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Re: libreswan 4.7 for wip

Andrew Cagney <> writes:

>> - It's not actually in wip (did you just not push?).
> hmm, write access, hmm

That's not hard.  We've probably handed out access to a kiloperson just
for asking.

>> - There is no COMMIT_MSG (for use when committing the cvs add).
> Ah.
> Would it be possible for url2pkg to generate a stub for this file and
> pkglint to, er, lint it when present?
> (credit where credit is due: url2pkg did a pretty good job)

pkglint could complain if it isn't present in wip.  In pkgsrc proper it
doesn't belong (checked in).

(The point is to reduce the amount of work someone with CVS write access
has to do to import a completed package.)

>> - HOMEPAGE seems wrong.
> The contents of DESCR. which url2pkg cribbed from somewhere, are also
> wrong.  I need to find "somewhere" and get it fixed.

Sure - just mentioning it since you asked for comments, and it didn't
seem ready.

> But this brings up a question.  How should I document limitations such
> as

To first order, you don't, because that is not a bug in the package.

You could, but it really is not about the package: it applies to anyone
using libreswan on NetBSD whether they built it themselves.  So this
should be documented in some OS-specific help documentation maintained

(The primary points of pkgsrc are to automate the build, to allow
adding/removing binary packages, and to regularize install locations.
Fixing upstream bugs and adding docs that belong upstream are
workarounds, rather than really belonging, and those changes should be
pushed upstream.)

>> - patch to mandir is not really about NetBSD so much as pkgsrc.  patch
>>   should have a patch comment, not pasted in git commit message, and if
>>   this is entirely adjusting to pkgsrc norms, an explanation that it
>>   doesn't belong upstream (in lieu of the otherwise required URL to
>>   upstream bug report or merge request).
> It was cherry-picked from upstream so from Libreswan's POV it is
> correct.  I'll add a PKGSRC cover note, something like "Backported
> from upstream".

The convention of /usr/pkg/man is a pkgsrc thing.  /usr/share/man is
where base man pages go.  hier(7) does not seem to specify where man
pages go in /usr/local or some other random prefix.

And, the ${PREFIX}/man convention is used with pkgsrc for every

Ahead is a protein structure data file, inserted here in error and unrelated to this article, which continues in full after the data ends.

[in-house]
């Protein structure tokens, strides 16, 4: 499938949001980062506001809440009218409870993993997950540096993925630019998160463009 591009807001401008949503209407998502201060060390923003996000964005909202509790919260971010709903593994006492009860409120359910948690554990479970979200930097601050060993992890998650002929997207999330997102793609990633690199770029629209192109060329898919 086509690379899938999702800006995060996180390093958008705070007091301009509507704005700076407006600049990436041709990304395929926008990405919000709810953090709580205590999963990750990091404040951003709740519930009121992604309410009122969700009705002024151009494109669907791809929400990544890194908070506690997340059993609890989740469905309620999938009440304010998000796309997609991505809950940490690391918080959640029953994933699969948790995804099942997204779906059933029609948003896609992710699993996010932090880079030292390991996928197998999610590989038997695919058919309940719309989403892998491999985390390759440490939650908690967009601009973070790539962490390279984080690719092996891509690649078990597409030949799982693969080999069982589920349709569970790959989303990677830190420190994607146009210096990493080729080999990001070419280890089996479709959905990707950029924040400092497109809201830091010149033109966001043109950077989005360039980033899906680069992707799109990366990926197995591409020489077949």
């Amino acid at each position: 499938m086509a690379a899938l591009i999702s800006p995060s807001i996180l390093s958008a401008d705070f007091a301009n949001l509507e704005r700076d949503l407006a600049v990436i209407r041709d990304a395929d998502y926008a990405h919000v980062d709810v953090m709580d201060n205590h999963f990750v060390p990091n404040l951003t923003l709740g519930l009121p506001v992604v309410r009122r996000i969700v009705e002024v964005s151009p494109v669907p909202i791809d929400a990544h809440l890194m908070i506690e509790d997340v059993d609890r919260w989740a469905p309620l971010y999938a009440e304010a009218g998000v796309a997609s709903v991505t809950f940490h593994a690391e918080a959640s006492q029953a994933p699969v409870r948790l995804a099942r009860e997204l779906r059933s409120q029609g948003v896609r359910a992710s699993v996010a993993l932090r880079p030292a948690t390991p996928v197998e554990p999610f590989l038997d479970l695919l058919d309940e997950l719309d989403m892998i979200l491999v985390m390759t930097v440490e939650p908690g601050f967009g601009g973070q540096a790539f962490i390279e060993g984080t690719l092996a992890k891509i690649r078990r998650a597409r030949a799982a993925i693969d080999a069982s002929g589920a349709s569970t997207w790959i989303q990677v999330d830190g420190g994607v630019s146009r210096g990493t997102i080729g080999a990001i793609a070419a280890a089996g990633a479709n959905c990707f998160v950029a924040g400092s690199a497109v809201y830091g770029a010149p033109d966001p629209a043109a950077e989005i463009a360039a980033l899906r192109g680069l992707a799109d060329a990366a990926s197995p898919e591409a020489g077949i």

operating system.  So this change is properly used for building on any
system with pkgsrc, not for building on NetBSD.

> Also pkglint wanted the patch broken down into individual files.  Here
> the tweak was small so accommodating that requirement was easy but
> that isn't true in general.  What should happen when the change-set is
> more substantive?

There is a way to apply an upstream patch file, which is typically how
we apply patches released by upstream.

> Also, is there a way to package mainline (aka unstable) in parallel?
> Or would that mean a separate libreswan-unstable package?  Anyone
> reporting a problem to upstream libreswan will likely, eventually, be
> asked to test libreswan's mainline.

Yes, add libreswan-git and see mk/fetch/ or equivalent.
Definitely it's a second package; packaging systems should primarily
package releases and if upstream recommends running from git instead
(other than for debugging as you say) that means they are overdue :-)

It is fairly typical to have a release and a git/whatever version, and
for the release version to end up in pkgsrc proper and the git one to
stay in wip.

>> Those are all minor comments of course.   Thanks for doing this; I had
>> lost track of *SWAN entirely.
> I suspect the files that end up in */etc still need some work.

I didn't look at that.  Beware that examples go in examples, and
CONF_FILES.  Similarly for rc.d.

My own opinion, not a pkgsrc norm, is that the config file that is
installed via CONF_FILES should be sparse, and basically the minimal
file to do something useful.  And really upstream should operate with a
tiny config file.  I think it's fine to have bigger examples that are
not installed, as true examples.  But that's just my take, not pkgsrc

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